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Focusing on Shakespeare's craft as a playwright and the way in which he is able to manipulate language for effect, discuss the dramatic significance of Act 3 Scene I of "Romeo and Juliet"

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Introduction

Focusing on Shakespeare's craft as a playwright and the way in which he is able to manipulate language for effect, discuss the dramatic significance of Act 3 Scene I of "Romeo and Juliet" Act 3 Scene I in "Romeo and Juliet" plays a very important part in how the play is altered dramatically from a love story to a tragedy. "Romeo and Juliet" is the story of how two lovers from rival families died together for their love. In Shakespeare's time it would have already been a well known story, having been written originally based upon a long poem called "Tragical History of Romeus and Juliet" which was written in 1562, with "Romeo and Juliet" only being published as a play 35 years later in 1597. However, the poem was also based on other versions of the play, and these in turn based on other sources, so in fact the tragedy of two lovers dates back to ancient myth with the tale of "Pyramis and Thisbe". Because the audience was already familiar with the story, the success of "Romeo and Juliet" in Elizabethan time, relied upon Shakespeare's craft as a playwright and the way in which he can manipulate language. Before concentrating on how Shakespeare's language and craft as a playwright make this scene dramatically significant, the context in which this scene is in must first be considered. ...read more.

Middle

Firstly, Mercutio's name itself means 'mercurial', a word which means 'mood is changeable'. This suggests that whenever Mercutio is around anything could happen. He is only in four scenes throughout the play, Act 3 Scene I, but also Act 1 Scene IV, Act 2 Scene I and Act 2 Scene IV. In Act 1 Scene IV, Mercutio changes the mood of Romeo an persuades him to come to the party; in Act 2 Scene I the group of friends, including Mercutio, see Romeo jumping over the orchard wall to get to Juliet; and in Act 2 Scene IV Mercutio comments on how Romeo's mood is now "sociable" and not "groaning for love". In Act 3 Scene I, Mercutio changes the mood from the friendly teasing of Benvolio, to an argument with Tybalt which results in Tybalt's and Mercutio's deaths. His presence and the consequences of his actions also change Romeo's mood from wanting to love Tybalt and be at peace with him, to wanting to kill him. The way that Shakespeare has also formatted Mercutio's speech as prose in stead of iambic pentameter, suggests that the mood of the scene could be changeable. It also suggests something about Mercutio's character, because in plays from Shakespeare's time, people who spoke in prose could be considered as clever and witty, but also verging on madness at the same time, leading the audience or reader to believe that Mercutio could be disruptive to peace and cause a tense atmosphere. ...read more.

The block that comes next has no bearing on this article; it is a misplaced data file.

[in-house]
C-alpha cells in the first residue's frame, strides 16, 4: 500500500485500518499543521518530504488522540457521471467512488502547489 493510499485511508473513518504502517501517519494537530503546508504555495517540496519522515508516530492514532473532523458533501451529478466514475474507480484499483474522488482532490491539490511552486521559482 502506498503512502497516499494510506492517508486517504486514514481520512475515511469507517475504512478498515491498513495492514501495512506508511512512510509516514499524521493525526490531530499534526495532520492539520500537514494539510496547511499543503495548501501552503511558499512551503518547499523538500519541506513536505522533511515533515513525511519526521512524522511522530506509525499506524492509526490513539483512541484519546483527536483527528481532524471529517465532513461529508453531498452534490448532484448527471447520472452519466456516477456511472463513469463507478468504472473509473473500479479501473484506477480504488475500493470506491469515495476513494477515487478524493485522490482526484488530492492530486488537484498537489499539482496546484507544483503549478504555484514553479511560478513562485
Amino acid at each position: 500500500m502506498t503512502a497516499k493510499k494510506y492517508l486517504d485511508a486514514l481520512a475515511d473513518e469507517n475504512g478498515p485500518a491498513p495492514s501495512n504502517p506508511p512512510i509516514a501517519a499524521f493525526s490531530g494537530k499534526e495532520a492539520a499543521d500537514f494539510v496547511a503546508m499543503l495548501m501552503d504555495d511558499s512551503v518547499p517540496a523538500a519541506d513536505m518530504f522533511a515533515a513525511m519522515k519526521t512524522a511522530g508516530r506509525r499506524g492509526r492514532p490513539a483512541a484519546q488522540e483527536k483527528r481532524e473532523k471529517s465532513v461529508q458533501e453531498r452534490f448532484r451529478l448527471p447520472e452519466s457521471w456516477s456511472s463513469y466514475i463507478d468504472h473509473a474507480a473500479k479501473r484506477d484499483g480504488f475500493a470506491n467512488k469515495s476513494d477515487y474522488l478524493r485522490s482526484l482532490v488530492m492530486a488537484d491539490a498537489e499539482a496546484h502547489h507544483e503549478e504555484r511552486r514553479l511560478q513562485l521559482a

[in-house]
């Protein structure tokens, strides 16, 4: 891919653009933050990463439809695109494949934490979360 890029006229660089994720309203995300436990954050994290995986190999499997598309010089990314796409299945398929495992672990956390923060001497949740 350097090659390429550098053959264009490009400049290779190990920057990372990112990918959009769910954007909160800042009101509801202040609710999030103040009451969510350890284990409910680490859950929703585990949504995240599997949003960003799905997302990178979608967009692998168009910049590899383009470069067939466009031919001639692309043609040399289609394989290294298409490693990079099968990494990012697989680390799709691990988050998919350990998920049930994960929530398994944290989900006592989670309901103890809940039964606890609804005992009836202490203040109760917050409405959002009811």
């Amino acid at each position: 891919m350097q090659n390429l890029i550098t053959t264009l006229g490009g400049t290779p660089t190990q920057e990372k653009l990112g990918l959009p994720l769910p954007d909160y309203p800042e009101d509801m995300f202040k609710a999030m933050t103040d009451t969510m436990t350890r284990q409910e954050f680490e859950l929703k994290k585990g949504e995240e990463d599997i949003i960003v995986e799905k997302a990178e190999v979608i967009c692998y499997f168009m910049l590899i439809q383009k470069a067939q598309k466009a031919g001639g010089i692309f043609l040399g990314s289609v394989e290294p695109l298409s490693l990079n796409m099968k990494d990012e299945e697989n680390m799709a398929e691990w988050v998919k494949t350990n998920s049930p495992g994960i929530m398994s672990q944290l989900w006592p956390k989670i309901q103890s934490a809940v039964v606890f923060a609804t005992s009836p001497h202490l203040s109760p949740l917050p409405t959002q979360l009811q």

Conclusion

Another grammar technique that is used is where Mercutio is dying and repeats, "A plague o' both your houses" three times, on lines 90, 98-99, and 106. This accentuates the curse that he is placing on them, and he even repeats it in a shortened form as he is being carried away, just saying, "Your houses!" This creates more suspense and because they are the last words we hear Mercutio say, we think that his curse alters the course of the story. Rhyming couplets are also used by Shakespeare. In lines 142-145, Benvolio speaks in rhyming couplets, for example: "O noble Prince, I can discover all The unlucky manage of this fatal brawl." It is used to emphasise this short speech because he is speaking truthfully and it is a summary of what has happened so it sticks in the reader's head. Therefore, when something terrible happens later in the play, the reader's mind is cast back to this memorable speech. The same applies to Prince Escalus' speech from line 186-197. He also uses rhyming couplets, for example: "But I'll amerce you with so strong a fine That you shall all repent the loss of mine." Shakespeare uses rhyming couplets in this case so that we remember that Romeo has been exiled from the city and if he returns he will be killed. So, when Romeo returns to the city later on in the play, we will remember what Prince Escalus said, and the dramatic tension will already have been built up. ...read more.

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